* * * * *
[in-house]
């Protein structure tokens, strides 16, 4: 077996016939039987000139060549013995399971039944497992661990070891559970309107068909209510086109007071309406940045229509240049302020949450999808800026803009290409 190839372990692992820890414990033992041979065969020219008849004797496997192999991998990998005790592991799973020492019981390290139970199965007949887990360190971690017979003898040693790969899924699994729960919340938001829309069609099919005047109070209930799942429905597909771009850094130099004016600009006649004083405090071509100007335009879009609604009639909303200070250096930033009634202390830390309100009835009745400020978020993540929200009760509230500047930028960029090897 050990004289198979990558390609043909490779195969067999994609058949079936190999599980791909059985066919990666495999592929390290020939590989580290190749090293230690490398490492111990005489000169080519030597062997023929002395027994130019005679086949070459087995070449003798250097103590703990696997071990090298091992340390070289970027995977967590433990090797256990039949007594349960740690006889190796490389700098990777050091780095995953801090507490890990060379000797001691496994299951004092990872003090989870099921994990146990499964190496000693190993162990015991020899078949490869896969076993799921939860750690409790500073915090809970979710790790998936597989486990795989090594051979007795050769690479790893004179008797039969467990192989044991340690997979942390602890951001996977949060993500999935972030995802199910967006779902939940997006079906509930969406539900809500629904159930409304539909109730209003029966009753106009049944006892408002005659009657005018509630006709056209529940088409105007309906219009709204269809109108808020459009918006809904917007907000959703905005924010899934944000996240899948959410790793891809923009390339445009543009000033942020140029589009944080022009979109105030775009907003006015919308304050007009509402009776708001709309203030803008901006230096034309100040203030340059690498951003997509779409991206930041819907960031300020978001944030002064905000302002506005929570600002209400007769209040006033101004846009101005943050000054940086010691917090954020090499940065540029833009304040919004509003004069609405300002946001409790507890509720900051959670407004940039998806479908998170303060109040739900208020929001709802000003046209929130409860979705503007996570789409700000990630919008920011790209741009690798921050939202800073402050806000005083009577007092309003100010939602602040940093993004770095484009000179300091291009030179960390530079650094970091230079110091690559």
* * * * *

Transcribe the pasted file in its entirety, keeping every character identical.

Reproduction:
[in-house]
């Protein structure tokens, strides 16, 4: 077996016939039987000139060549013995399971039944497992661990070891559970309107068909209510086109007071309406940045229509240049302020949450999808800026803009290409 190839372990692992820890414990033992041979065969020219008849004797496997192999991998990998005790592991799973020492019981390290139970199965007949887990360190971690017979003898040693790969899924699994729960919340938001829309069609099919005047109070209930799942429905597909771009850094130099004016600009006649004083405090071509100007335009879009609604009639909303200070250096930033009634202390830390309100009835009745400020978020993540929200009760509230500047930028960029090897 050990004289198979990558390609043909490779195969067999994609058949079936190999599980791909059985066919990666495999592929390290020939590989580290190749090293230690490398490492111990005489000169080519030597062997023929002395027994130019005679086949070459087995070449003798250097103590703990696997071990090298091992340390070289970027995977967590433990090797256990039949007594349960740690006889190796490389700098990777050091780095995953801090507490890990060379000797001691496994299951004092990872003090989870099921994990146990499964190496000693190993162990015991020899078949490869896969076993799921939860750690409790500073915090809970979710790790998936597989486990795989090594051979007795050769690479790893004179008797039969467990192989044991340690997979942390602890951001996977949060993500999935972030995802199910967006779902939940997006079906509930969406539900809500629904159930409304539909109730209003029966009753106009049944006892408002005659009657005018509630006709056209529940088409105007309906219009709204269809109108808020459009918006809904917007907000959703905005924010899934944000996240899948959410790793891809923009390339445009543009000033942020140029589009944080022009979109105030775009907003006015919308304050007009509402009776708001709309203030803008901006230096034309100040203030340059690498951003997509779409991206930041819907960031300020978001944030002064905000302002506005929570600002209400007769209040006033101004846009101005943050000054940086010691917090954020090499940065540029833009304040919004509003004069609405300002946001409790507890509720900051959670407004940039998806479908998170303060109040739900208020929001709802000003046209929130409860979705503007996570789409700000990630919008920011790209741009690798921050939202800073402050806000005083009577007092309003100010939602602040940093993004770095484009000179300091291009030179960390530079650094970091230079110091690559």